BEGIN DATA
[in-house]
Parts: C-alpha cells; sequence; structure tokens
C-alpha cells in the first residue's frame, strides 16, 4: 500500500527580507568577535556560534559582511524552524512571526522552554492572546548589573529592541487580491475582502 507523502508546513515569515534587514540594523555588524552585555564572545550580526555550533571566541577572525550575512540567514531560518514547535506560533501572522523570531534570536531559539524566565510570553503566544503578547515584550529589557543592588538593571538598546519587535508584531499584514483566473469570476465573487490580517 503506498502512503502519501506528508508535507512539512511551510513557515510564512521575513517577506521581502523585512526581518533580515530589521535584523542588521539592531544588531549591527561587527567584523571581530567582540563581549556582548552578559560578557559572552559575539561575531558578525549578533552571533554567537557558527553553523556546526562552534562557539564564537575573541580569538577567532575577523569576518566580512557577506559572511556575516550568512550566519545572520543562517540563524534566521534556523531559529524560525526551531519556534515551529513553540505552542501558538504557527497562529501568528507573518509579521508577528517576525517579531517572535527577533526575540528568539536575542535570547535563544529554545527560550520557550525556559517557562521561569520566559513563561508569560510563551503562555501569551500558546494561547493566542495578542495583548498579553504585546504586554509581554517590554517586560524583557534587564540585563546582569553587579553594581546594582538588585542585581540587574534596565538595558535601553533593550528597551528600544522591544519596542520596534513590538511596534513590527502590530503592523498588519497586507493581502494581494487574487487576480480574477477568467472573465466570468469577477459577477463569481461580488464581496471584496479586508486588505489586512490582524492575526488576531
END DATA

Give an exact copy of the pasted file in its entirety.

[in-house]
Parts: C-alpha cells; sequence; structure tokens
C-alpha cells in the first residue's frame, strides 16, 4: 500500500527580507568577535556560534559582511524552524512571526522552554492572546548589573529592541487580491475582502 507523502508546513515569515534587514540594523555588524552585555564572545550580526555550533571566541577572525550575512540567514531560518514547535506560533501572522523570531534570536531559539524566565510570553503566544503578547515584550529589557543592588538593571538598546519587535508584531499584514483566473469570476465573487490580517 503506498502512503502519501506528508508535507512539512511551510513557515510564512521575513517577506521581502523585512526581518533580515530589521535584523542588521539592531544588531549591527561587527567584523571581530567582540563581549556582548552578559560578557559572552559575539561575531558578525549578533552571533554567537557558527553553523556546526562552534562557539564564537575573541580569538577567532575577523569576518566580512557577506559572511556575516550568512550566519545572520543562517540563524534566521534556523531559529524560525526551531519556534515551529513553540505552542501558538504557527497562529501568528507573518509579521508577528517576525517579531517572535527577533526575540528568539536575542535570547535563544529554545527560550520557550525556559517557562521561569520566559513563561508569560510563551503562555501569551500558546494561547493566542495578542495583548498579553504585546504586554509581554517590554517586560524583557534587564540585563546582569553587579553594581546594582538588585542585581540587574534596565538595558535601553533593550528597551528600544522591544519596542520596534513590538511596534513590527502590530503592523498588519497586507493581502494581494487574487487576480480574477477568467472573465466570468469577477459577477463569481461580488464581496471584496479586508486588505489586512490582524492575526488576531